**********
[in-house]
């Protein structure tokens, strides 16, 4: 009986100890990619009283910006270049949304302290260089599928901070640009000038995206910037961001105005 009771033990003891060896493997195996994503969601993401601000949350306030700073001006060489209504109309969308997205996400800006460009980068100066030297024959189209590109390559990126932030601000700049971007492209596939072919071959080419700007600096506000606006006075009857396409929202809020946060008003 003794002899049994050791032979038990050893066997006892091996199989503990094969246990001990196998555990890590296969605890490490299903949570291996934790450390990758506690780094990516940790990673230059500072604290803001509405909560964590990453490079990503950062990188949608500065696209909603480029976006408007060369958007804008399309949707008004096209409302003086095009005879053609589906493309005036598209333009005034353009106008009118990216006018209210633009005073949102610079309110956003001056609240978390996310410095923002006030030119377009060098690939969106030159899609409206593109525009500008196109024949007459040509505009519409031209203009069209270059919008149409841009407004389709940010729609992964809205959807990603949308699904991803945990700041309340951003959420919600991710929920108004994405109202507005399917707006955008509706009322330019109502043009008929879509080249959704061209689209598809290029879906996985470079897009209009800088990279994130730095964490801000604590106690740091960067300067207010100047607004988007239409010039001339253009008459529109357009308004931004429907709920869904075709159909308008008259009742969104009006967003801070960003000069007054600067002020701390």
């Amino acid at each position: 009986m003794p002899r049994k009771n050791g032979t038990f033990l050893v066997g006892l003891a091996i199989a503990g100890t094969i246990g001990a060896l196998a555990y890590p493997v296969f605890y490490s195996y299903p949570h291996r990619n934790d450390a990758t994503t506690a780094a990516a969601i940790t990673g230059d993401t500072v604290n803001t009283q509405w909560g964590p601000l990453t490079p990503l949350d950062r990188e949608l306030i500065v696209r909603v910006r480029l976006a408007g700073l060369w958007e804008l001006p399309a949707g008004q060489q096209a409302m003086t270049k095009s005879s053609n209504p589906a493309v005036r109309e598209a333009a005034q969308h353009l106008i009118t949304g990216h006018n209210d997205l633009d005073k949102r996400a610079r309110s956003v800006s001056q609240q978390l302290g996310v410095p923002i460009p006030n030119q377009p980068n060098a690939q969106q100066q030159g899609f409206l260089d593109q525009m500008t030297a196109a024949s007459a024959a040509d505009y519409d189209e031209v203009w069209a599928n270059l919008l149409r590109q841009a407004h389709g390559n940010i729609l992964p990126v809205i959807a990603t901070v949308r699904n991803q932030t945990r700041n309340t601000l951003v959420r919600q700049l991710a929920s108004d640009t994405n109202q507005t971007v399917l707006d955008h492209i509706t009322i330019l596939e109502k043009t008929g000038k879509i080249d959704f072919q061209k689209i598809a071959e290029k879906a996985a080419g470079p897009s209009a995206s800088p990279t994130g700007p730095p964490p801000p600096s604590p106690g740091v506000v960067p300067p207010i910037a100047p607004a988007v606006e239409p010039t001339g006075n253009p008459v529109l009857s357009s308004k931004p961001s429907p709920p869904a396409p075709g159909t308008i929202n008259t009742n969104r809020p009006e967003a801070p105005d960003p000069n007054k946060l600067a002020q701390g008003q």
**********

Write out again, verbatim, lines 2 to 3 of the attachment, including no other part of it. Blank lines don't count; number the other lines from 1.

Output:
């Protein structure tokens, strides 16, 4: 009986100890990619009283910006270049949304302290260089599928901070640009000038995206910037961001105005 009771033990003891060896493997195996994503969601993401601000949350306030700073001006060489209504109309969308997205996400800006460009980068100066030297024959189209590109390559990126932030601000700049971007492209596939072919071959080419700007600096506000606006006075009857396409929202809020946060008003 003794002899049994050791032979038990050893066997006892091996199989503990094969246990001990196998555990890590296969605890490490299903949570291996934790450390990758506690780094990516940790990673230059500072604290803001509405909560964590990453490079990503950062990188949608500065696209909603480029976006408007060369958007804008399309949707008004096209409302003086095009005879053609589906493309005036598209333009005034353009106008009118990216006018209210633009005073949102610079309110956003001056609240978390996310410095923002006030030119377009060098690939969106030159899609409206593109525009500008196109024949007459040509505009519409031209203009069209270059919008149409841009407004389709940010729609992964809205959807990603949308699904991803945990700041309340951003959420919600991710929920108004994405109202507005399917707006955008509706009322330019109502043009008929879509080249959704061209689209598809290029879906996985470079897009209009800088990279994130730095964490801000604590106690740091960067300067207010100047607004988007239409010039001339253009008459529109357009308004931004429907709920869904075709159909308008008259009742969104009006967003801070960003000069007054600067002020701390």
């Amino acid at each position: 009986m003794p002899r049994k009771n050791g032979t038990f033990l050893v066997g006892l003891a091996i199989a503990g100890t094969i246990g001990a060896l196998a555990y890590p493997v296969f605890y490490s195996y299903p949570h291996r990619n934790d450390a990758t994503t506690a780094a990516a969601i940790t990673g230059d993401t500072v604290n803001t009283q509405w909560g964590p601000l990453t490079p990503l949350d950062r990188e949608l306030i500065v696209r909603v910006r480029l976006a408007g700073l060369w958007e804008l001006p399309a949707g008004q060489q096209a409302m003086t270049k095009s005879s053609n209504p589906a493309v005036r109309e598209a333009a005034q969308h353009l106008i009118t949304g990216h006018n209210d997205l633009d005073k949102r996400a610079r309110s956003v800006s001056q609240q978390l302290g996310v410095p923002i460009p006030n030119q377009p980068n060098a690939q969106q100066q030159g899609f409206l260089d593109q525009m500008t030297a196109a024949s007459a024959a040509d505009y519409d189209e031209v203009w069209a599928n270059l919008l149409r590109q841009a407004h389709g390559n940010i729609l992964p990126v809205i959807a990603t901070v949308r699904n991803q932030t945990r700041n309340t601000l951003v959420r919600q700049l991710a929920s108004d640009t994405n109202q507005t971007v399917l707006d955008h492209i509706t009322i330019l596939e109502k043009t008929g000038k879509i080249d959704f072919q061209k689209i598809a071959e290029k879906a996985a080419g470079p897009s209009a995206s800088p990279t994130g700007p730095p964490p801000p600096s604590p106690g740091v506000v960067p300067p207010i910037a100047p607004a988007v606006e239409p010039t001339g006075n253009p008459v529109l009857s357009s308004k931004p961001s429907p709920p869904a396409p075709g159909t308008i929202n008259t009742n969104r809020p009006e967003a801070p105005d960003p000069n007054k946060l600067a002020q701390g008003q």